Kirska, I don't have a dog that has diabetes but I do have a cat that has diabetes. I took him to vet for a tooth and he had lost alot of weight and she did blood work and his Blood sugar was in the 400's. It should be like 80 to 100 or so, same as a persons. Basically his liver was taking all his food and storing it. After I got talking to vet, I had notice he drinks alot of water and pees alot. Signs that I had missed.

Jack was diagnose the first part of December, and it is adjustment still for us. He has to have a insulin shot ever 12 hours. So we have to always keep that in mind in planning anything. He is also on special food that is high in fiber and low in Carbs. The roughest part we are having is getting him to eat. Once his sugar dropped he don't want the high fiber food anymore and it is hard getting him to eat.

Having a animal with diabetes is sort of like having a person with it. They can't have alot of stuff with carbs/sugars.

I don't know if that help you at all since it is a cat I am comparing the hound too. I live in a small town so it is not only a learning experience with my me it is for my vet too, she hasn't had to many animals with diabetes before.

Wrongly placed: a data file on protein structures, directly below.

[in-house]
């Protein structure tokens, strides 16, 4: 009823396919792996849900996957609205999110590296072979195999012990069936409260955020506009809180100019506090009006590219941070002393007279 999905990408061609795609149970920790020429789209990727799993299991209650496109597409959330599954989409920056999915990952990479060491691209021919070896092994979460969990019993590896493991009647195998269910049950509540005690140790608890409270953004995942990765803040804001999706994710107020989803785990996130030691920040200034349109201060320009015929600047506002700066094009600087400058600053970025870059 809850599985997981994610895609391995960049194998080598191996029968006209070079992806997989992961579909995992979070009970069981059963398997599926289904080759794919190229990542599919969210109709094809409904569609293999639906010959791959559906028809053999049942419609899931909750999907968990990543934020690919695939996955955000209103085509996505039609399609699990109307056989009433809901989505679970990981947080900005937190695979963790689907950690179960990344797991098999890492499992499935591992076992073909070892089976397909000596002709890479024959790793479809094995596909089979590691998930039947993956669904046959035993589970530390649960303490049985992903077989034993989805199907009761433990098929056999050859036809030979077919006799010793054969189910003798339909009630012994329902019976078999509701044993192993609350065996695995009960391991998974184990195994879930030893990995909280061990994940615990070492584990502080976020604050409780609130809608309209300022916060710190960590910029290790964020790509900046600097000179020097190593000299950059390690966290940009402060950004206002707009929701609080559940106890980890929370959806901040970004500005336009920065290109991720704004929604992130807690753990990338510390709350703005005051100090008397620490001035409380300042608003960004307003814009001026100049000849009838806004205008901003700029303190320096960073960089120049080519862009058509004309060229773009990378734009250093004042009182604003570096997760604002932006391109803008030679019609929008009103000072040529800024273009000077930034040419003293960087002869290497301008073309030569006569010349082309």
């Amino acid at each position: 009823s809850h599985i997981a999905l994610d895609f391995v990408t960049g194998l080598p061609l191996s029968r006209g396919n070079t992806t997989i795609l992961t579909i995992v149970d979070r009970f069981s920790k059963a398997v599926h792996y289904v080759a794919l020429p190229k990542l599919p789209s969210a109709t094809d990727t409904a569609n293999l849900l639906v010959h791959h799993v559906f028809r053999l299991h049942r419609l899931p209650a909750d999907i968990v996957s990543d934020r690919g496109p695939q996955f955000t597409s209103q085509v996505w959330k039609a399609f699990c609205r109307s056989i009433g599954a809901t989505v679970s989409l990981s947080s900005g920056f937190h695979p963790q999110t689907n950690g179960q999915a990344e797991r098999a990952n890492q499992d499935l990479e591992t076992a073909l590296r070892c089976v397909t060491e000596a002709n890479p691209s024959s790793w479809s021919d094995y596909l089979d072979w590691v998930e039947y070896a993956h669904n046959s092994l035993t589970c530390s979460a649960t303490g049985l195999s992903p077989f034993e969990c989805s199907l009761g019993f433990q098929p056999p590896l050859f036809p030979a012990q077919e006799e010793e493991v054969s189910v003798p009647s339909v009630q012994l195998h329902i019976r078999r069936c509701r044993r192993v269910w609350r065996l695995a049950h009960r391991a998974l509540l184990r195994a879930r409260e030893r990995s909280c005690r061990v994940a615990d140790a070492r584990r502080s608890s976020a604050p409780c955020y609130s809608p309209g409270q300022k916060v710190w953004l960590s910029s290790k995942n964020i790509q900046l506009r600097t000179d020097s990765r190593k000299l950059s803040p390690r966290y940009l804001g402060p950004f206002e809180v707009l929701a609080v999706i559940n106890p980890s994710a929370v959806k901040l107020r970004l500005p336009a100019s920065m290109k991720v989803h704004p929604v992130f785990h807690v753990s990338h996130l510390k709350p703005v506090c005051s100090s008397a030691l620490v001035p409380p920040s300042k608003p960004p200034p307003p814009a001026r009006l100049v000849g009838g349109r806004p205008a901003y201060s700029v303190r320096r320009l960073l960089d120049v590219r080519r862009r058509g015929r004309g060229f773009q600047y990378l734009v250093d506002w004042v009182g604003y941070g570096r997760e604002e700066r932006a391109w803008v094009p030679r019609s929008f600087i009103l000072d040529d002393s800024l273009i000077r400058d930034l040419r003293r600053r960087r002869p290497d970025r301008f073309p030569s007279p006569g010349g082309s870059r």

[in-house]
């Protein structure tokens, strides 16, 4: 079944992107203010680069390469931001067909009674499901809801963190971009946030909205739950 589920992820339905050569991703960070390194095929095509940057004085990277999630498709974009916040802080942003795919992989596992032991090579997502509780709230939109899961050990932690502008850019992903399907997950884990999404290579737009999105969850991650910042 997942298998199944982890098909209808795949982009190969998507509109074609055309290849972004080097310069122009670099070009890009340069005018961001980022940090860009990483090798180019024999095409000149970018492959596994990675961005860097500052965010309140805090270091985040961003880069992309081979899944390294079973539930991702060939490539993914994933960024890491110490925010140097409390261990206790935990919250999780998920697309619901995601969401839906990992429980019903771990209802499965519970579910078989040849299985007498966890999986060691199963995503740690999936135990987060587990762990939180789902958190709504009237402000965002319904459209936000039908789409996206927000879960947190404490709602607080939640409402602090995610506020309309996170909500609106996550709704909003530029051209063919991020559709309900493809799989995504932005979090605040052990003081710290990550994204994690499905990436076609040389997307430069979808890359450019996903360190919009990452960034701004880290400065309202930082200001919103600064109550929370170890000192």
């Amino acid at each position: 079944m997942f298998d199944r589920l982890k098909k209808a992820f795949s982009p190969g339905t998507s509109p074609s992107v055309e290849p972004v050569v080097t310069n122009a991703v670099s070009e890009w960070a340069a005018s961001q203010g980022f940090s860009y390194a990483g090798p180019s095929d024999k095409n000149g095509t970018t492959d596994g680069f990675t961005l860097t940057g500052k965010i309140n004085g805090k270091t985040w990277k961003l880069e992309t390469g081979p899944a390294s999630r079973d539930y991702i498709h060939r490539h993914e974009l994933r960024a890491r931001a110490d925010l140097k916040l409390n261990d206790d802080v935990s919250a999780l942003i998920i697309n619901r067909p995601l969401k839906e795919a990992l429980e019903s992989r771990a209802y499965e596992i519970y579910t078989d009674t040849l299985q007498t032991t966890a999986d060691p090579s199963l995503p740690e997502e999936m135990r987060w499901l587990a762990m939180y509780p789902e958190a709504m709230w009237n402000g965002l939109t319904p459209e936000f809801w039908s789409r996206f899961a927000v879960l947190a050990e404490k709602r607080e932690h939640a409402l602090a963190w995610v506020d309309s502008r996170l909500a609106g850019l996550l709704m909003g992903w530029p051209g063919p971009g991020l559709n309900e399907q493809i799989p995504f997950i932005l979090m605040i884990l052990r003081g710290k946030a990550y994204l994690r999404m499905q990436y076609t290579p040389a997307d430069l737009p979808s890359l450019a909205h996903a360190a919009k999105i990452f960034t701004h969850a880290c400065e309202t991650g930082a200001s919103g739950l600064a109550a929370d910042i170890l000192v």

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Whether or not Anabelle is overweight depends on who you ask. When we asked the vet she looked at her for a very long time before deciding her weight was okay. Her belly is in such rough shape you can't use that as a judge. At the same time people have come up to me when I have her in public and criticized that I feed her way too much. She was 51 pounds when they found her as a stray, or maybe less but that's what her first vet report that we have shows. She was 58 pounds when we adopted her, and now she is around 61 pounds.
[]quote]Her belly is in such rough shape you can't use that as a judge[/quote]

See Corpulent Canine for a method of assessing body weight that does not rely on abdomin tuck or waiste line